All romantic movies ending with a rosy wedding scene, the bride tossing the bouquet on her friends to see who is next, the admiration thrown on the girl when the guy finally pops the question — I don’t blame you for believing that marriage is an accomplishment, a feat, and a proof that you are worthy of love.
I am going to be candid. It took me a marriage to realise that it is not everyone’s cup of tea. Not that I have anything less than an amazing relationship with my partner, but I am certain that marriage has almost no role to play in it.
Most often, people think of marriage as an ultimate destination to their romantic journey, the unrivalled path to attain happiness. You think your love somehow remains inconclusive if you do not end up marrying your partner, which couldn’t be farther from the truth.
A social construct like marriage is, by no means, a measure to gauge the level of commitment, love and respect between two people. In fact, if you trust the statistics, marriage makes things worse for most people. According to data, the global divorce rate has increased up to 251.8 % since 1960. Turns out this social construct has a history of turning happy relationships into crappy marriages.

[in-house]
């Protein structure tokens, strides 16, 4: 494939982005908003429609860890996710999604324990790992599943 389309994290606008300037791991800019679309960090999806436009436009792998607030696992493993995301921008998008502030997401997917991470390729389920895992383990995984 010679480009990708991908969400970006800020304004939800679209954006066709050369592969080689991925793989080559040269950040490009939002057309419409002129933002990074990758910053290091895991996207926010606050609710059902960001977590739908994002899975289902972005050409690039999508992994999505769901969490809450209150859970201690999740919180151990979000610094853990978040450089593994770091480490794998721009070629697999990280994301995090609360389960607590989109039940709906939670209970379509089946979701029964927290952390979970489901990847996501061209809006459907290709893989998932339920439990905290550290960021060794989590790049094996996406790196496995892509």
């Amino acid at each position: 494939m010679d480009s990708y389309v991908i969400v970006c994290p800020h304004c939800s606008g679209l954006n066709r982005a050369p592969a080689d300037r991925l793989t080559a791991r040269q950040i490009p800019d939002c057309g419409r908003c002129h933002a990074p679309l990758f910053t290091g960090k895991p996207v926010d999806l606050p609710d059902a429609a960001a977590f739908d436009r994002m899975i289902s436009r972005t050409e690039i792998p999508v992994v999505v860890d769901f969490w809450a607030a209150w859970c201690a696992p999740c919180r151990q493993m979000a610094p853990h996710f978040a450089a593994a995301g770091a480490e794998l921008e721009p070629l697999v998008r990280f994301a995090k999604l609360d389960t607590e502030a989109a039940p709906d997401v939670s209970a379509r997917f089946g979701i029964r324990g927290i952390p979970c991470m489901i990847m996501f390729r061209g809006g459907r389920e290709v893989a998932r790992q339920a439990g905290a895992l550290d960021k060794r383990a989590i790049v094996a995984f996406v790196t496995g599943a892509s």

Ever since childhood, we are made to believe that marriage is our happily ever after. The notion that “love and marriage go together like a horse and carriage” is strongly embedded in our culture, and the arguments against it are conveniently ignored.
Human beings are fickle. We grow up, we experience life, we evolve. There is no guarantee that the person you love right now enough to get married to will remain the way they are for the rest of their lives.
Most people look for some sort of guarantee when they are marrying their partners without realising that people do not get to own other people. Marrying someone doesn’t mean that you are tied to them for the rest of your life, I mean you would be on a piece of paper, but not really.
The decision of saying ‘I do’ only goes on to say that right now you feel you want to spend the rest of your life with the person, it doesn’t say anything if you will still feel the same after 17 years. Where it is hard to tell what you want for dinner the next evening, the fact that all of us seem to be certain of marriage is a little presumptuous.